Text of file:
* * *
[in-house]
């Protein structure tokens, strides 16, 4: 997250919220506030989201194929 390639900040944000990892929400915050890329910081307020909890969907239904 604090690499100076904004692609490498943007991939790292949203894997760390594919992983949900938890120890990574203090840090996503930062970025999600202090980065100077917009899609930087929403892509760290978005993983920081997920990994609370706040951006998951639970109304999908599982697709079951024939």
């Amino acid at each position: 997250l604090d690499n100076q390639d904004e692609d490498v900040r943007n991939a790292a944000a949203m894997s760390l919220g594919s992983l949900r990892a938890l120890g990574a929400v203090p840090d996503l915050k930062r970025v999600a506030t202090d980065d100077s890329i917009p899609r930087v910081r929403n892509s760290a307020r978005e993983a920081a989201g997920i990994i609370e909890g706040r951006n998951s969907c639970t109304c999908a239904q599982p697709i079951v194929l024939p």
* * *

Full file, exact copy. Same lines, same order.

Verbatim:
[in-house]
């Protein structure tokens, strides 16, 4: 997250919220506030989201194929 390639900040944000990892929400915050890329910081307020909890969907239904 604090690499100076904004692609490498943007991939790292949203894997760390594919992983949900938890120890990574203090840090996503930062970025999600202090980065100077917009899609930087929403892509760290978005993983920081997920990994609370706040951006998951639970109304999908599982697709079951024939």
């Amino acid at each position: 997250l604090d690499n100076q390639d904004e692609d490498v900040r943007n991939a790292a944000a949203m894997s760390l919220g594919s992983l949900r990892a938890l120890g990574a929400v203090p840090d996503l915050k930062r970025v999600a506030t202090d980065d100077s890329i917009p899609r930087v910081r929403n892509s760290a307020r978005e993983a920081a989201g997920i990994i609370e909890g706040r951006n998951s969907c639970t109304c999908a239904q599982p697709i079951v194929l024939p």